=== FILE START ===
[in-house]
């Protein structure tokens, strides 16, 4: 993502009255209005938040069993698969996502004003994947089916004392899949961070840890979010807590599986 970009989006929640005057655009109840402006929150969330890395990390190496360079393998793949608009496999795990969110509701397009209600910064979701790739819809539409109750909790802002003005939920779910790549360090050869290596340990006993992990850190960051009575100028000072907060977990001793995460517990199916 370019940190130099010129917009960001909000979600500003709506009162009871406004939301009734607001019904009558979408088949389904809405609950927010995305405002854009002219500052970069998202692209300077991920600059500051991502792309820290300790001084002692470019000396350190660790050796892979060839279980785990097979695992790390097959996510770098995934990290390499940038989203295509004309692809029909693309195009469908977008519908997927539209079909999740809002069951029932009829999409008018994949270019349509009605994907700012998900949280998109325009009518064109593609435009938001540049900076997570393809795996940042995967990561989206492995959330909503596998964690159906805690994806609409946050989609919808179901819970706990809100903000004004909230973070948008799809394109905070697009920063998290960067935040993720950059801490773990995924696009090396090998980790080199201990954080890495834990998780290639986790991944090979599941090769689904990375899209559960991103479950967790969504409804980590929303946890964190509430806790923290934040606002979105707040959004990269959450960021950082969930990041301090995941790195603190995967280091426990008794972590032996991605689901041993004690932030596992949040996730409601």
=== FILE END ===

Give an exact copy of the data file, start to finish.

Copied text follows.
[in-house]
């Protein structure tokens, strides 16, 4: 993502009255209005938040069993698969996502004003994947089916004392899949961070840890979010807590599986 970009989006929640005057655009109840402006929150969330890395990390190496360079393998793949608009496999795990969110509701397009209600910064979701790739819809539409109750909790802002003005939920779910790549360090050869290596340990006993992990850190960051009575100028000072907060977990001793995460517990199916 370019940190130099010129917009960001909000979600500003709506009162009871406004939301009734607001019904009558979408088949389904809405609950927010995305405002854009002219500052970069998202692209300077991920600059500051991502792309820290300790001084002692470019000396350190660790050796892979060839279980785990097979695992790390097959996510770098995934990290390499940038989203295509004309692809029909693309195009469908977008519908997927539209079909999740809002069951029932009829999409008018994949270019349509009605994907700012998900949280998109325009009518064109593609435009938001540049900076997570393809795996940042995967990561989206492995959330909503596998964690159906805690994806609409946050989609919808179901819970706990809100903000004004909230973070948008799809394109905070697009920063998290960067935040993720950059801490773990995924696009090396090998980790080199201990954080890495834990998780290639986790991944090979599941090769689904990375899209559960991103479950967790969504409804980590929303946890964190509430806790923290934040606002979105707040959004990269959450960021950082969930990041301090995941790195603190995967280091426990008794972590032996991605689901041993004690932030596992949040996730409601």